Home Does Zap&Go have this energy storage issue solved?

Does Zap&Go have this energy storage issue solved?

At the recent Mobile World Congress Shanghai, I got the chance to look at a new battery solution that could challenge lithium ion technology for the energy storage throne.

Zap&Go’s fast-charging solution uses graphene-based supercapacitors, with the goal of replacing billions of lithium ion batteries that are currently powering everything from smartphones to laptops to power tools.

And the best part: It can charge up a typical dying phone in five minutes or less.

See also: Can an energy “Network of Things” defeat grid instability?

Beyond the idea of fast-charging, Zap&Go wants to solve other thorny issues with the ubiquitous lithium ion batteries. Memory effect usually kills lithium ion batteries after 500-1000 cycles, since the charge/discharge cycle is a chemical reaction. Think of your cell phone — if you just charge once  day you’re already looking at poorer performance in year two.

Zap&Go is able to withstand 10,000-100,000 cycles, or up to 270 years if charged once a day. Somehow, I think your iPhone 6 will be obsolete by then.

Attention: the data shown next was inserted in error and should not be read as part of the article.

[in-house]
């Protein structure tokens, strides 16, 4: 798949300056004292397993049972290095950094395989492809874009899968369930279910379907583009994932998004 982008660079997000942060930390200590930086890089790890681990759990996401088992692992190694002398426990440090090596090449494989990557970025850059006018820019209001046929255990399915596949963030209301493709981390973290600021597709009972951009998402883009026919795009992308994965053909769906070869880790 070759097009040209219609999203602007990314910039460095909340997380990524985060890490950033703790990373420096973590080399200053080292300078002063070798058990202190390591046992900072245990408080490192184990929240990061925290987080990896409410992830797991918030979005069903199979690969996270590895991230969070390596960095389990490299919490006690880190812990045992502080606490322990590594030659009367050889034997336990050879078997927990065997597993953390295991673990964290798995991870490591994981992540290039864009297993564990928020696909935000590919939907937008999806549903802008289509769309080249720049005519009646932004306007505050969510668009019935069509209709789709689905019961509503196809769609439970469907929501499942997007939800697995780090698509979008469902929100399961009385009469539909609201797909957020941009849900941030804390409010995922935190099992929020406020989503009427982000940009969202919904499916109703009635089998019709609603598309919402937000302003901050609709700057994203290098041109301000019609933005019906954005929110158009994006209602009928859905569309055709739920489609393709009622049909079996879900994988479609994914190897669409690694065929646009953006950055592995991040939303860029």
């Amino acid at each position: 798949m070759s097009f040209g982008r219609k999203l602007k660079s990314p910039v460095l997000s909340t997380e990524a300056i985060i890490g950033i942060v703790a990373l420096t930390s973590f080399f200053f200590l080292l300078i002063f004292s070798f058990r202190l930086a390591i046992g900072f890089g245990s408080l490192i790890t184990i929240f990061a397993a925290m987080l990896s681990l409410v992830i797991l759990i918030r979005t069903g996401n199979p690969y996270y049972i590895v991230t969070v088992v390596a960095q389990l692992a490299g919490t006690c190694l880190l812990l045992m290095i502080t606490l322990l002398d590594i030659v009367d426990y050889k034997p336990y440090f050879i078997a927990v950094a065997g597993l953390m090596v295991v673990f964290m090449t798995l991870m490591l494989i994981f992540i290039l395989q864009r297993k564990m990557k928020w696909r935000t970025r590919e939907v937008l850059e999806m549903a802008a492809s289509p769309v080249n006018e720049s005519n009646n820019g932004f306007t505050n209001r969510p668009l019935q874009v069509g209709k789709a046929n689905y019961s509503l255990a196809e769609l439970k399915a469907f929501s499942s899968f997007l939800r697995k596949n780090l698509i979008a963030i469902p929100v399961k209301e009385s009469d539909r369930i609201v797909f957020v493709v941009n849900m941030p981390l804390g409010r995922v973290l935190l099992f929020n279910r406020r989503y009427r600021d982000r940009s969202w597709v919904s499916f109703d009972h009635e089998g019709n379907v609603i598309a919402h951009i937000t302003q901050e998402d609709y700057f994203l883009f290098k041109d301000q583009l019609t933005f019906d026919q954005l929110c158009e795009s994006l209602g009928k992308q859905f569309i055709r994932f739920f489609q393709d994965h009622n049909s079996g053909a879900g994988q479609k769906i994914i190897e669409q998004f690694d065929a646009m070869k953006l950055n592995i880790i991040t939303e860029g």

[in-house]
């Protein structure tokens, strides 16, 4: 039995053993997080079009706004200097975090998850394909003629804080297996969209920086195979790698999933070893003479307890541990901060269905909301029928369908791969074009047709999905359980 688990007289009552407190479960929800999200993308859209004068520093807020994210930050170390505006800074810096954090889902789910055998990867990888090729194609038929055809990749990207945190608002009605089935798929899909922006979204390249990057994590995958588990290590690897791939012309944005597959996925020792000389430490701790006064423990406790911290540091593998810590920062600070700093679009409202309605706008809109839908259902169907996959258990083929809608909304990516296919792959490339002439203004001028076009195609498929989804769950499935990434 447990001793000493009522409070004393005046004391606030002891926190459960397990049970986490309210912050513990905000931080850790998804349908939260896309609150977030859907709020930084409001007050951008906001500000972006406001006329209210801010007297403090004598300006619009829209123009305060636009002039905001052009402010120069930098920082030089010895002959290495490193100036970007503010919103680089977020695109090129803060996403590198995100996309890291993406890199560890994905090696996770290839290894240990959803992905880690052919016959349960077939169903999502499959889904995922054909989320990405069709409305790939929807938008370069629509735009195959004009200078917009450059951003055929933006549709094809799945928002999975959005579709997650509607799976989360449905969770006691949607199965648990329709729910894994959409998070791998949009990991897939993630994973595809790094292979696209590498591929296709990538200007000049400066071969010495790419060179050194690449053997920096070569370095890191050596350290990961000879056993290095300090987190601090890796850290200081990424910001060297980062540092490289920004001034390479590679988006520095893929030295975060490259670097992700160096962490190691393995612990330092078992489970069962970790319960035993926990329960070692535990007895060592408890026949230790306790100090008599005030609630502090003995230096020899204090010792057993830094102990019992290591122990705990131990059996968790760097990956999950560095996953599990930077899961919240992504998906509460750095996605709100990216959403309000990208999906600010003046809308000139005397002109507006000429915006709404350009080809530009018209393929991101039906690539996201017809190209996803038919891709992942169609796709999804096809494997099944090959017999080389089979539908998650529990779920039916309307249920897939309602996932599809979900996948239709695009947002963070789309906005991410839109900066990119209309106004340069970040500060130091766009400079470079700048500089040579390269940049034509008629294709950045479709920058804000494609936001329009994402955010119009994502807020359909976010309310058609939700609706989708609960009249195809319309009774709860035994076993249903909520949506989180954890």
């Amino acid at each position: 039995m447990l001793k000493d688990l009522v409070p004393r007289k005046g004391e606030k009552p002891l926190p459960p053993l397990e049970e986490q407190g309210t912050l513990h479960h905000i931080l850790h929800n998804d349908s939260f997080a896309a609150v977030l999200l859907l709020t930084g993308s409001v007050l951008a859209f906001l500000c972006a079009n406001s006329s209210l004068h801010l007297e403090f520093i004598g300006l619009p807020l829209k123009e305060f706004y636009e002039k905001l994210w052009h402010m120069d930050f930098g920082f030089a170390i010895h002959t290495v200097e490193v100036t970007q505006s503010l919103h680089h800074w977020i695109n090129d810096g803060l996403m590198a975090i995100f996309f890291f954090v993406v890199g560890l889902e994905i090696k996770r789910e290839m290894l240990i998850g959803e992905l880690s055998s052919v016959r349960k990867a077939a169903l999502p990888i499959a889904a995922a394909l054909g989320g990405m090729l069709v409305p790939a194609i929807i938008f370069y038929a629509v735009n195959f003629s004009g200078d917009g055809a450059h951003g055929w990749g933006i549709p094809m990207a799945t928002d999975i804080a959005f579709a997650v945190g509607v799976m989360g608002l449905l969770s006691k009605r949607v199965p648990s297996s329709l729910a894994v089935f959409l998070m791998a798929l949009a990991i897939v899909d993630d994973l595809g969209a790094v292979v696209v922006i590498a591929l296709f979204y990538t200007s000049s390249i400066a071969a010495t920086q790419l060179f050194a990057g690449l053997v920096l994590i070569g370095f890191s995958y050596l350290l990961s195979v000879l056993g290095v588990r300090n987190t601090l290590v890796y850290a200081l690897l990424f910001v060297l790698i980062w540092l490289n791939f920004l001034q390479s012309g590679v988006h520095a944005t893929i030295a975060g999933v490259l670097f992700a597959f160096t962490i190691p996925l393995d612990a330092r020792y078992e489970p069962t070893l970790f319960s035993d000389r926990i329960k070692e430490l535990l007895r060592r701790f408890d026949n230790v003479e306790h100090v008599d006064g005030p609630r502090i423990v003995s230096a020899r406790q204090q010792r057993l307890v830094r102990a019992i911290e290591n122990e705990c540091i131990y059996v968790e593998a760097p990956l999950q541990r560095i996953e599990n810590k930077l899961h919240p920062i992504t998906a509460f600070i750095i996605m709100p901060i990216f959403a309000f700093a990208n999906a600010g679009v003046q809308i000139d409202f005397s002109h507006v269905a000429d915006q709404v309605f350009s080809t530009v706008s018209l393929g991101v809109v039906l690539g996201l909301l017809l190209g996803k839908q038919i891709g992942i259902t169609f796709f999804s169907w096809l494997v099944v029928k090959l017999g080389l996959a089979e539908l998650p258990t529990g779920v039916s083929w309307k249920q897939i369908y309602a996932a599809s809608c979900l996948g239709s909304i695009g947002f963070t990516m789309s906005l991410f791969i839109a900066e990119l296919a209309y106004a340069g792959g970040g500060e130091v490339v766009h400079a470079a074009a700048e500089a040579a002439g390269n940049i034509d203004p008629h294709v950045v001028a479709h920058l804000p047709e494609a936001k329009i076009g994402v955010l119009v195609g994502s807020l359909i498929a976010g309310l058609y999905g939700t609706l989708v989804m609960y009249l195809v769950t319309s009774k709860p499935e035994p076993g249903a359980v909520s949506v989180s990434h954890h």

Graphene an energy storage “holy grail?”

Graphene is not necessarily a new idea; it’s an energy technology that always “10 years away,” with the knowledge that nanotechnology advances will make it more cost-effective and scalable. Zap&Go claims to have solved that nanotech need with their own proprietary tech.

Safety is also a big issue that Zap&Go should solve. Even though your cellphone maybe say 0% is available, typically there’s still a charge left – up to 30% of capacity in some cases – since lithium ion batteries become chemically unstable when totally discharged. This leftover charge is also why airlines won’t allow significant numbers to fly in cargo holds, since the heat of the chemical reactions can potentially cause fires.

Zap & Go graphene system can be completely discharged for safe travel. As well, the metal case required in some uses of lithium ion batteries to render them safe can be eliminated, also making for a lighter battery, although the size of the cores of both battery types remains similar today.

Currently the firm is working on a next generation of the product, which will bring down the price and flexibility of this storage solution. In the long run, smaller devices and next generations of technology will have storage problems to solve; let’s see of Zap&Go can do it.

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